Xbox and Road Safety in the classroom

Last week, I had the opportunity to share with 15-20 PDHPE teachers about the way that an Xbox could be used in PDHPE lessons. I must thank Microsoft being generous enough to lend us 2 Xbox 360’s and some mates who lent me the other stuff I needed. While we spent most of the 1 1/2 hr session exploring a range of games – particulalry using Kinect, I was really keen to try an idea for using Xbox for teaching Road Safety. During a discussion with @benpaddlejones  about ways that an Xbox could be used for teaching road safety. The plan we devised was actually quite simple but should be quite effective, and a whole lot more fun and interesting than the way we normally teach it.

So, what will I need and how will it work?

Xbox and Steering Wheel

Obviously, you need an Xbox 360, but you’ll also need a steering wheel with foot pedals (like the one above). Without this, the activity won’t really work. These are a little hard come by at the moment (I have been lucky enough to dig up 2 older ones from friends), however, word on the street is that later in the year Forza 4 (a racing game) will be released with a new steering wheel included, which will be a great bundle to get (now to find the funds!!). You’ll also need to choose a car game – and unless you want a lot of negative parental feedback – make sure you get one that doesn’t have violence or the like in it. I chose to use Project Gotham Racing 4 which is a straight up car racing game.

A lot of people who’ve played racing car games might straight away be thinking that racing car games are all about speed and that’s correct, but for this unit we’ll be using a few restrictions on our the way we play. So, how will it work?

Step 1: Choose a driver. Let them drive two laps of a race track and time how long it takes. Choose a track that isn’t too easy, but at the same time, don’t choose a really hard one because most people in your class probably won’t be too experienced at driving. While they are driving, have one student time them, one to count the number of times they break the speed limit (which I set at 80 m/hr) and a third student who will count the number of crashes they have.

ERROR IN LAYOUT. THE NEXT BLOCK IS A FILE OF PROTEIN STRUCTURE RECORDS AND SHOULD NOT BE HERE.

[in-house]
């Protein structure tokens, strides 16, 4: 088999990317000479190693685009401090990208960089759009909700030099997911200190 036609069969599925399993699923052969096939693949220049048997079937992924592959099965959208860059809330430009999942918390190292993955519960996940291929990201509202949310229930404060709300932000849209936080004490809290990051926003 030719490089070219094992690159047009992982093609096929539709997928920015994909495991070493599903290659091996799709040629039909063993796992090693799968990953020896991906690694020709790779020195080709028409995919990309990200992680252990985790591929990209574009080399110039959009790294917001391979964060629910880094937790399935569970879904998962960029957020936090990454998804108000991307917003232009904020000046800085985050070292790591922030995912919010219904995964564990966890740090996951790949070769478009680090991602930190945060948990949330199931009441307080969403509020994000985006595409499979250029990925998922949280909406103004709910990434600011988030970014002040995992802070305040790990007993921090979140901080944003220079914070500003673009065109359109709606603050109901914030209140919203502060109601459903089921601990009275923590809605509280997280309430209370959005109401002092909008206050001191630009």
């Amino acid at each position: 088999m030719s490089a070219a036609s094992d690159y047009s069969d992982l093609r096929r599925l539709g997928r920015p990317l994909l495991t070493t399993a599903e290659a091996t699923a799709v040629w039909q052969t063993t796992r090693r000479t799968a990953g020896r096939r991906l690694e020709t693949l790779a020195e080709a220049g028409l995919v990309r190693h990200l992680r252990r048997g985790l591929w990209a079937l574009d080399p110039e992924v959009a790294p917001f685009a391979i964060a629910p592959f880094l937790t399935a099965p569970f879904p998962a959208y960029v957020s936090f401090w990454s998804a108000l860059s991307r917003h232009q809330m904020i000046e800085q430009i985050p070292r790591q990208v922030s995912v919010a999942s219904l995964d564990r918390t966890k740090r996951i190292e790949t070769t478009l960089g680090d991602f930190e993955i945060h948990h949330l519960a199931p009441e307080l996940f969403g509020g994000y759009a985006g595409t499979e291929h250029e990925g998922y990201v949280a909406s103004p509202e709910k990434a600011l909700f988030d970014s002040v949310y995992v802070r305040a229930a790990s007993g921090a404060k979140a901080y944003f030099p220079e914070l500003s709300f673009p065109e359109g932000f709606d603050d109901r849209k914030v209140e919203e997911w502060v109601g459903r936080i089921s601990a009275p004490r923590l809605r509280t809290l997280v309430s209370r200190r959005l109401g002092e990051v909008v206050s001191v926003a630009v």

Step 2: Using the same driver, drive another 2 laps of the same course and have the same people gathering the same statistics. The difference this time, is that the driver has to send 1 text/SMS message from their mobile phone per lap.

Step 3: Using the same driver, follow the same procedure as the first two steps. This time, you might like to add different variables such as having passengers sitting “in” their car with them who will provide distraction and/or you could add a stereo and require them to change radio stations/or songs on each lap (if you use speakers you could have them change tracks on their ipods while driving).

When I trialled this, it was clear to everyone that during step 2 and 3, there were more crashes and also a lower speed as they were trying hard to be safe while distracted.

This opens up loads of opportunities for discussion with students over the next few lessons. What I think would be particularly useful, would be to gather statistics in a google form similar to this one HERE. This would allow you to gather all the statistics together from your class and then graph it and analyse it. You could even compare it to statistics gathered by the Road and Traffic Authority.

One of the barriers to overcome, depending on your school’s policy, will be the use of a mobile phone to send SMS/text message and how you will check they sent it. I’m hoping that I can use a school number, otherwise I might just have to get them to type a message into a note on an ipod touch and check it at the end.

Another barrier may be that you will only have one person driving at a time. Thankfully, I had access to 2 steering wheels which made it easier, but with 2 laps per step and 2-3 minutes per lap, it will take a bit of time. Having two consoles makes that a lot easier, but you could also do step 1 over a few lessons leading in. That may help to connect the students with the topic before introducing the other factors.

Anyway, for around $600-700 you could have a really good tool for teaching Road Safety. And while that seems a little expensive, it actually does provide a very realistic view at the dangers of driving while distracted. I think a lot of parents would be happy with a program that keeps their children safer on the roads. I know I would.